A new light. Stefan Johansson
Stefan Johansson’s (1876–1955) practice is characterised by finely-tuned portraits, bold studies of light and intimate interiors. In 1910, he began using a special watercolour technique that involves priming linen canvases with layer upon layer of paint that he then gradually washed away. He explored techniques, light and colour in a way that has no precedent in Swedish art history.
Hailing from the County of Värmland, Stefan Johansson is most famous for the sensitive portraits of his mother, Maria. Some of these he donated to the Thiel Gallery. When his mother died, this opened a void that the artist filled with new light. He embarked on painting the circular beams of light, sweeping shadows and lanterns in the fog that he devoted himself to day and night for the rest of his life. Johansson studied how colour particles moved in light on site, and then returned to his studio to paint from memory.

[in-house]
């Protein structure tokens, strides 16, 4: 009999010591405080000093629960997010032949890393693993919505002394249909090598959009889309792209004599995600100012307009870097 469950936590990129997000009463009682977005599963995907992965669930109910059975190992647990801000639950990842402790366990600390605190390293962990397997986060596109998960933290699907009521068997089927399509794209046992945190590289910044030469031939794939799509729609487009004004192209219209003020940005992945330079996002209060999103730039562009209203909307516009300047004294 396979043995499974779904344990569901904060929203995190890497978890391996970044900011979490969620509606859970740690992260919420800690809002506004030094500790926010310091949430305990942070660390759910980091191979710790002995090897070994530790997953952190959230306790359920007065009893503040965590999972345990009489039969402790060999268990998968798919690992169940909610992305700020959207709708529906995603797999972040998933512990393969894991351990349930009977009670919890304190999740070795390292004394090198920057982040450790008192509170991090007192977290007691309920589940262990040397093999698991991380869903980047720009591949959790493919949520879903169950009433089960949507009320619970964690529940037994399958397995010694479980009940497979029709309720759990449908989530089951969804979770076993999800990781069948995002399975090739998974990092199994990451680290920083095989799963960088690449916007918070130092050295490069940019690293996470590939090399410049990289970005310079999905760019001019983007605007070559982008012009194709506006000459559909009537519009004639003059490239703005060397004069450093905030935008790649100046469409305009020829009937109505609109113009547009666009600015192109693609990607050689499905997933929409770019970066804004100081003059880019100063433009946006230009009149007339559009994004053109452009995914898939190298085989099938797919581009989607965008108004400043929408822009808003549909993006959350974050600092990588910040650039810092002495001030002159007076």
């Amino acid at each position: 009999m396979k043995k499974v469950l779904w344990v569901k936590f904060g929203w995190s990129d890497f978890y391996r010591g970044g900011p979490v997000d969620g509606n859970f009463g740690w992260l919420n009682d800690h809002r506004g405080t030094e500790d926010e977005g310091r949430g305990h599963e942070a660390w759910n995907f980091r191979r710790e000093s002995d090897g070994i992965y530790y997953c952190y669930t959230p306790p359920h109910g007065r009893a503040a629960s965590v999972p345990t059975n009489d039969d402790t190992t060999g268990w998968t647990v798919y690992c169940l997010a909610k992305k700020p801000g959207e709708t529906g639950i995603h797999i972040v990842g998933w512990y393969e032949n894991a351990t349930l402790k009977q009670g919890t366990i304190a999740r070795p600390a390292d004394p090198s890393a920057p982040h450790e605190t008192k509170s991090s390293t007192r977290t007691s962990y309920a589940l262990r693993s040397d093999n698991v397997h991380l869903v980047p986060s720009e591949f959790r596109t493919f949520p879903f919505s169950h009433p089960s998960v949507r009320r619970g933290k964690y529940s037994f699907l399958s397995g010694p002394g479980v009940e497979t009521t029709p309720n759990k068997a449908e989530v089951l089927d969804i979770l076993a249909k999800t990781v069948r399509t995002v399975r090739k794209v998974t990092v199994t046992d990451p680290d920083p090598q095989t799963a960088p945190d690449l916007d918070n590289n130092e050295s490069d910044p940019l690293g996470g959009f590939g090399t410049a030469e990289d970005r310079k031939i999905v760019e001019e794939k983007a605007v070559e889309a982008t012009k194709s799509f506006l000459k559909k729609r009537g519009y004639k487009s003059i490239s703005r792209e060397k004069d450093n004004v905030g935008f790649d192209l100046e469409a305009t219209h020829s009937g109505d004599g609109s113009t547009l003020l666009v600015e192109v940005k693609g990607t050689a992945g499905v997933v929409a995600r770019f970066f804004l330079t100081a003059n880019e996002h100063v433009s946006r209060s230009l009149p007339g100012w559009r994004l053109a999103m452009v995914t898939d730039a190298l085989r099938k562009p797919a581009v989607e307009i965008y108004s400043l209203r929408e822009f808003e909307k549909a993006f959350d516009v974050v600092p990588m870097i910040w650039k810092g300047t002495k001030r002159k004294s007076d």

In spring and summer 2024, the Thiel Gallery presents an exhibition that presents Stefan Johansson in a new light, focusing on the artist’s exploration of light and colour. This also marks that thirty years have passed since he was last featured in a major solo exhibition in Stockholm.
Stefan Johansson had close links to the defunct artists’ federation Konstnärsförbundet and is richly represented in the Thiel Gallery collection. He corresponded periodically with his patron, Ernest Thiel. Although Johansson won acclaim as an artist towards the end of his life, he operated on the margins of the Swedish art scene for much of his career, being born in the parish of Vist, Östergötland, and raised in smaller towns in Värmland.